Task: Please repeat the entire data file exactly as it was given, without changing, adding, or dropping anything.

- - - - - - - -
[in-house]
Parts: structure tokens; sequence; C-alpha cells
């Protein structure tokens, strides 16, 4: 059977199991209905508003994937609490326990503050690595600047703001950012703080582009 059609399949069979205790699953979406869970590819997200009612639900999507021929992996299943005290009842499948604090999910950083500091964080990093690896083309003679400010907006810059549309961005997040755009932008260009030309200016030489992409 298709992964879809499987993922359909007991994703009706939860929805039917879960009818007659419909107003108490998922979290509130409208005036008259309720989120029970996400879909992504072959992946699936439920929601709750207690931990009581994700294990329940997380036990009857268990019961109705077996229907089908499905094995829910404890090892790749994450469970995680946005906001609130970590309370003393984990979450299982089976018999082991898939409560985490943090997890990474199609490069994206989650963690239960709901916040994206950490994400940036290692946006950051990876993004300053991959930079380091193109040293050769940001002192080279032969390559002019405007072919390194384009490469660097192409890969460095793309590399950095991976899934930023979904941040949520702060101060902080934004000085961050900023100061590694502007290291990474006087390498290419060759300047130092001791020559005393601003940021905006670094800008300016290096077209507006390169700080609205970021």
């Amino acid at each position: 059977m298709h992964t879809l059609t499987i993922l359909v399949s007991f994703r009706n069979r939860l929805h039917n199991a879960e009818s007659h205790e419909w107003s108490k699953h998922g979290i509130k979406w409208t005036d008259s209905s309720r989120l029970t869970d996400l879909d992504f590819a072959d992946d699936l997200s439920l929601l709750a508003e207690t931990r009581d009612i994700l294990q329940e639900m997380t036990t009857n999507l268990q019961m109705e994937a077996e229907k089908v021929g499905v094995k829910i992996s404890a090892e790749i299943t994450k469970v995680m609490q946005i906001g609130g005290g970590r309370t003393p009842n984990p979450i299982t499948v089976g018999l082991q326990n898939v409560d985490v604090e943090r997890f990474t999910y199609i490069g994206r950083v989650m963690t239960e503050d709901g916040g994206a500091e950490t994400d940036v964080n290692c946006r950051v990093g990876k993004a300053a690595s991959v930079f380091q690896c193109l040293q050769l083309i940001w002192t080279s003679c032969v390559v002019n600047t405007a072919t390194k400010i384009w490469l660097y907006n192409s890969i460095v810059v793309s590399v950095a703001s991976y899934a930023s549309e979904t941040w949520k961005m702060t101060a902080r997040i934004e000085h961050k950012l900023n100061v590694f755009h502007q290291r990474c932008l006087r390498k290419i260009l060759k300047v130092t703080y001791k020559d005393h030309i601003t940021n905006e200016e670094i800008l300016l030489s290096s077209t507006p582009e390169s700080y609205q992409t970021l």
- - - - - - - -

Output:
[in-house]
Parts: structure tokens; sequence; C-alpha cells
């Protein structure tokens, strides 16, 4: 059977199991209905508003994937609490326990503050690595600047703001950012703080582009 059609399949069979205790699953979406869970590819997200009612639900999507021929992996299943005290009842499948604090999910950083500091964080990093690896083309003679400010907006810059549309961005997040755009932008260009030309200016030489992409 298709992964879809499987993922359909007991994703009706939860929805039917879960009818007659419909107003108490998922979290509130409208005036008259309720989120029970996400879909992504072959992946699936439920929601709750207690931990009581994700294990329940997380036990009857268990019961109705077996229907089908499905094995829910404890090892790749994450469970995680946005906001609130970590309370003393984990979450299982089976018999082991898939409560985490943090997890990474199609490069994206989650963690239960709901916040994206950490994400940036290692946006950051990876993004300053991959930079380091193109040293050769940001002192080279032969390559002019405007072919390194384009490469660097192409890969460095793309590399950095991976899934930023979904941040949520702060101060902080934004000085961050900023100061590694502007290291990474006087390498290419060759300047130092001791020559005393601003940021905006670094800008300016290096077209507006390169700080609205970021």
């Amino acid at each position: 059977m298709h992964t879809l059609t499987i993922l359909v399949s007991f994703r009706n069979r939860l929805h039917n199991a879960e009818s007659h205790e419909w107003s108490k699953h998922g979290i509130k979406w409208t005036d008259s209905s309720r989120l029970t869970d996400l879909d992504f590819a072959d992946d699936l997200s439920l929601l709750a508003e207690t931990r009581d009612i994700l294990q329940e639900m997380t036990t009857n999507l268990q019961m109705e994937a077996e229907k089908v021929g499905v094995k829910i992996s404890a090892e790749i299943t994450k469970v995680m609490q946005i906001g609130g005290g970590r309370t003393p009842n984990p979450i299982t499948v089976g018999l082991q326990n898939v409560d985490v604090e943090r997890f990474t999910y199609i490069g994206r950083v989650m963690t239960e503050d709901g916040g994206a500091e950490t994400d940036v964080n290692c946006r950051v990093g990876k993004a300053a690595s991959v930079f380091q690896c193109l040293q050769l083309i940001w002192t080279s003679c032969v390559v002019n600047t405007a072919t390194k400010i384009w490469l660097y907006n192409s890969i460095v810059v793309s590399v950095a703001s991976y899934a930023s549309e979904t941040w949520k961005m702060t101060a902080r997040i934004e000085h961050k950012l900023n100061v590694f755009h502007q290291r990474c932008l006087r390498k290419i260009l060759k300047v130092t703080y001791k020559d005393h030309i601003t940021n905006e200016e670094i800008l300016l030489s290096s077209t507006p582009e390169s700080y609205q992409t970021l």